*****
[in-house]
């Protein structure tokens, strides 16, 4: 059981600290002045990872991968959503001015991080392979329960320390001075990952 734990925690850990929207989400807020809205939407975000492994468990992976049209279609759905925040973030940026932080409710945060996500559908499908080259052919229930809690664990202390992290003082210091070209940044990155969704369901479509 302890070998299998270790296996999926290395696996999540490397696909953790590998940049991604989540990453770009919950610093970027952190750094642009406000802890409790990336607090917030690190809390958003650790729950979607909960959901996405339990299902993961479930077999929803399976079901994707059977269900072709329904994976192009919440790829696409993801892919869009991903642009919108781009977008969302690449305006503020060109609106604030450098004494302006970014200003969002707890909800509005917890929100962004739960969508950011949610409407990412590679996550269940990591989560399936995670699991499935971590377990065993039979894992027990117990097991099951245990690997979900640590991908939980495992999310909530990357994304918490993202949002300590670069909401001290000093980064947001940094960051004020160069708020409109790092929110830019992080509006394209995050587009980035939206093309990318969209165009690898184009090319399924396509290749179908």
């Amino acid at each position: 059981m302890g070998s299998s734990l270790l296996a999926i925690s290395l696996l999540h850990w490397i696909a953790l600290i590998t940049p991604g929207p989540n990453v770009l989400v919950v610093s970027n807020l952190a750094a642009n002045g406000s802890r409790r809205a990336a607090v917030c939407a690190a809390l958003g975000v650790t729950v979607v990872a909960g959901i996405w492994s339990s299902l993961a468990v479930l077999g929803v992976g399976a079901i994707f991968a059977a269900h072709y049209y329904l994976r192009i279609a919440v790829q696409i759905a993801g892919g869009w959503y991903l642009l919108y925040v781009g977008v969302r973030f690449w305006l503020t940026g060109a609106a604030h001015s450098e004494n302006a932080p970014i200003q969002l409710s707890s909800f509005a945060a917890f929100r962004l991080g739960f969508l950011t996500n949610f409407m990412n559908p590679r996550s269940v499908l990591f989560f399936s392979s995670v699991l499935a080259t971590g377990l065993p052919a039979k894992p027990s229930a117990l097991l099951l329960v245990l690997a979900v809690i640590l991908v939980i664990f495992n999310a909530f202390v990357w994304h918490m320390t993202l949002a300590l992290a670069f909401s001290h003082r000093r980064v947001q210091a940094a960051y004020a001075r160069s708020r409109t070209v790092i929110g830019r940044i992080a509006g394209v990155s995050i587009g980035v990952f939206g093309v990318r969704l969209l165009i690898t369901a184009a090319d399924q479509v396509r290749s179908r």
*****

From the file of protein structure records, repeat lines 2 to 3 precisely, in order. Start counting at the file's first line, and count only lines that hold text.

């Protein structure tokens, strides 16, 4: 059981600290002045990872991968959503001015991080392979329960320390001075990952 734990925690850990929207989400807020809205939407975000492994468990992976049209279609759905925040973030940026932080409710945060996500559908499908080259052919229930809690664990202390992290003082210091070209940044990155969704369901479509 302890070998299998270790296996999926290395696996999540490397696909953790590998940049991604989540990453770009919950610093970027952190750094642009406000802890409790990336607090917030690190809390958003650790729950979607909960959901996405339990299902993961479930077999929803399976079901994707059977269900072709329904994976192009919440790829696409993801892919869009991903642009919108781009977008969302690449305006503020060109609106604030450098004494302006970014200003969002707890909800509005917890929100962004739960969508950011949610409407990412590679996550269940990591989560399936995670699991499935971590377990065993039979894992027990117990097991099951245990690997979900640590991908939980495992999310909530990357994304918490993202949002300590670069909401001290000093980064947001940094960051004020160069708020409109790092929110830019992080509006394209995050587009980035939206093309990318969209165009690898184009090319399924396509290749179908």
């Amino acid at each position: 059981m302890g070998s299998s734990l270790l296996a999926i925690s290395l696996l999540h850990w490397i696909a953790l600290i590998t940049p991604g929207p989540n990453v770009l989400v919950v610093s970027n807020l952190a750094a642009n002045g406000s802890r409790r809205a990336a607090v917030c939407a690190a809390l958003g975000v650790t729950v979607v990872a909960g959901i996405w492994s339990s299902l993961a468990v479930l077999g929803v992976g399976a079901i994707f991968a059977a269900h072709y049209y329904l994976r192009i279609a919440v790829q696409i759905a993801g892919g869009w959503y991903l642009l919108y925040v781009g977008v969302r973030f690449w305006l503020t940026g060109a609106a604030h001015s450098e004494n302006a932080p970014i200003q969002l409710s707890s909800f509005a945060a917890f929100r962004l991080g739960f969508l950011t996500n949610f409407m990412n559908p590679r996550s269940v499908l990591f989560f399936s392979s995670v699991l499935a080259t971590g377990l065993p052919a039979k894992p027990s229930a117990l097991l099951l329960v245990l690997a979900v809690i640590l991908v939980i664990f495992n999310a909530f202390v990357w994304h918490m320390t993202l949002a300590l992290a670069f909401s001290h003082r000093r980064v947001q210091a940094a960051y004020a001075r160069s708020r409109t070209v790092i929110g830019r940044i992080a509006g394209v990155s995050i587009g980035v990952f939206g093309v990318r969704l969209l165009i690898t369901a184009a090319d399924q479509v396509r290749s179908r």